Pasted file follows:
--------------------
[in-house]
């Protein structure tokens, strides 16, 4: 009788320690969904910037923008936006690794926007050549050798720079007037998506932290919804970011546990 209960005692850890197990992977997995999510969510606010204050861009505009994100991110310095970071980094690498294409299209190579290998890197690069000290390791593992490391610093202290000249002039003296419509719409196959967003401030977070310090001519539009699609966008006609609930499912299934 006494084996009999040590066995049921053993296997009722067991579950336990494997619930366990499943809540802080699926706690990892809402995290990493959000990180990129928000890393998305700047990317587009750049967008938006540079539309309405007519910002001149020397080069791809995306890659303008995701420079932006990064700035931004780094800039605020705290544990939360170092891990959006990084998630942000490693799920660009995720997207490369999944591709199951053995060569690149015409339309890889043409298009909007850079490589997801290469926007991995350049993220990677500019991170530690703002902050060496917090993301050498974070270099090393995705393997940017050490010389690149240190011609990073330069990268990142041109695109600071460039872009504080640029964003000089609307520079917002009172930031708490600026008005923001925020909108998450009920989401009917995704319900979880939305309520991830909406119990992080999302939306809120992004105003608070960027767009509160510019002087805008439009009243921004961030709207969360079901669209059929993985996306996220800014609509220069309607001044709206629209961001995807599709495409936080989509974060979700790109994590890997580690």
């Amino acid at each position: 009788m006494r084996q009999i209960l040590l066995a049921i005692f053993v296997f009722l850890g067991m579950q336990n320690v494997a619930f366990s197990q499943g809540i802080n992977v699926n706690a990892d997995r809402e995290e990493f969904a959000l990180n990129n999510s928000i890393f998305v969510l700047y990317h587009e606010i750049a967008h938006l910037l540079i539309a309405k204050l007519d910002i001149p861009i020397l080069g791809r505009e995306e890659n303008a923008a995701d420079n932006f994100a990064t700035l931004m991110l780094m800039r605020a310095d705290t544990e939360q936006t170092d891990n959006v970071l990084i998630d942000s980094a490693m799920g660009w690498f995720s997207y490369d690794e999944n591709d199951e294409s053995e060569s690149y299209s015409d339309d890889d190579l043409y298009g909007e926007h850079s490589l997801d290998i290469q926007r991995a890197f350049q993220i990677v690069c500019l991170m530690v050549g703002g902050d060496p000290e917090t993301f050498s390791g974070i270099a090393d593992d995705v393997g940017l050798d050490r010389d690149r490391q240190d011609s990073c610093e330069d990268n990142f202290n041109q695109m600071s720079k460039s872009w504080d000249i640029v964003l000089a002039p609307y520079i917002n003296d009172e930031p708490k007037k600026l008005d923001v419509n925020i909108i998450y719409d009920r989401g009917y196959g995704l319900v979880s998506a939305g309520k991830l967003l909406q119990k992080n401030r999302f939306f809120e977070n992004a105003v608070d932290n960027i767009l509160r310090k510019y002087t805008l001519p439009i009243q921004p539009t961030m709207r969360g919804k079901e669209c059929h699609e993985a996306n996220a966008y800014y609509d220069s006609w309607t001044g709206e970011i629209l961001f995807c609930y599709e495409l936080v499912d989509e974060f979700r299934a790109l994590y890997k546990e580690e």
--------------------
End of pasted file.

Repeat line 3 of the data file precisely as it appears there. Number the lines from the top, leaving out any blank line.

């Amino acid at each position: 009788m006494r084996q009999i209960l040590l066995a049921i005692f053993v296997f009722l850890g067991m579950q336990n320690v494997a619930f366990s197990q499943g809540i802080n992977v699926n706690a990892d997995r809402e995290e990493f969904a959000l990180n990129n999510s928000i890393f998305v969510l700047y990317h587009e606010i750049a967008h938006l910037l540079i539309a309405k204050l007519d910002i001149p861009i020397l080069g791809r505009e995306e890659n303008a923008a995701d420079n932006f994100a990064t700035l931004m991110l780094m800039r605020a310095d705290t544990e939360q936006t170092d891990n959006v970071l990084i998630d942000s980094a490693m799920g660009w690498f995720s997207y490369d690794e999944n591709d199951e294409s053995e060569s690149y299209s015409d339309d890889d190579l043409y298009g909007e926007h850079s490589l997801d290998i290469q926007r991995a890197f350049q993220i990677v690069c500019l991170m530690v050549g703002g902050d060496p000290e917090t993301f050498s390791g974070i270099a090393d593992d995705v393997g940017l050798d050490r010389d690149r490391q240190d011609s990073c610093e330069d990268n990142f202290n041109q695109m600071s720079k460039s872009w504080d000249i640029v964003l000089a002039p609307y520079i917002n003296d009172e930031p708490k007037k600026l008005d923001v419509n925020i909108i998450y719409d009920r989401g009917y196959g995704l319900v979880s998506a939305g309520k991830l967003l909406q119990k992080n401030r999302f939306f809120e977070n992004a105003v608070d932290n960027i767009l509160r310090k510019y002087t805008l001519p439009i009243q921004p539009t961030m709207r969360g919804k079901e669209c059929h699609e993985a996306n996220a966008y800014y609509d220069s006609w309607t001044g709206e970011i629209l961001f995807c609930y599709e495409l936080v499912d989509e974060f979700r299934a790109l994590y890997k546990e580690e």